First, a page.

Cell Technologies in Immunotherapy of Cancer
Tumor growth is accompanied by active immune reactions even on the early stages. Vaccine therapy implies the use of single antigen or combination of antigens, either with or without adjuvants, for the modulation of immune response. N.N. Petrov Institute of Oncology joined the field of antitumor vaccine therapy and related cellular technologies in 1998. The following activities are held: (1) Optimization of the preparation of autologous and allogeneic antitumor vaccines and development of tumor cell culture bank for the experiments on allogeneic vaccination. (2) Clinical evaluation of autologous vaccine therapy by (a) bone marrow precursors of dendritic cells (DCs), which are loaded with tumor lysates; (b) genetically modified tumor cells; (c) intact tumor cells used in combination with various adjuvants (BCG, IL-1β , and IL-1β combined with low doses of cyclophosphamide) in patients with disseminated melanoma, metastatic kidney cancer, and colorectal cancer. Total 117 patients have received non-modified vaccine (48 patients: 2–6 intracutaneous BCG injections; 54 patients: 4–6 intracutaneous IL-1β injections; 15 patients: up to 6 injections of IL-1β in combination with low doses of cyclophosphamide). Clinical trial of genetically modified vaccine included 59 patients (clinical results: 1 PR (partial response) / 8 SD (disease stabilization) – melanoma, 2 PR/ 2 MR (minimal response) / 3 SD – renal cancer). Vaccine prepared from tumor cell-activated DC bone marrow precursors was administered to 18 patients (clinical results: 2 MR and 6 SD).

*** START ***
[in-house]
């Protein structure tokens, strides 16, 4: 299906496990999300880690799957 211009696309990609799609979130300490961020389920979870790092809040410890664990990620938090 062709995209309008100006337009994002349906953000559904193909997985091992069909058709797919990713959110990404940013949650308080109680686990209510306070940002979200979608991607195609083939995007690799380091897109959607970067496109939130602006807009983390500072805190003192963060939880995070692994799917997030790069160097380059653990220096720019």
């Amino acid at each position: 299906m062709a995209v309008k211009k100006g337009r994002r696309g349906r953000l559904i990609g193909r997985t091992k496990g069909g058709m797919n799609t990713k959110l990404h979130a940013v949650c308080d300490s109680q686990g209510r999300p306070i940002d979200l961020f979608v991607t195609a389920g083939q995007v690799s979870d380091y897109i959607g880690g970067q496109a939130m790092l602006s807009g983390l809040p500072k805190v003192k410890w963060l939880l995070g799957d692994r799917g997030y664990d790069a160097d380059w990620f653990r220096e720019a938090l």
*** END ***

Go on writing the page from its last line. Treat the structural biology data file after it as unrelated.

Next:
KeywordsDisease Stabilization Kidney Cancer Vaccine Administration Skin Melanoma Vaccine Therapy
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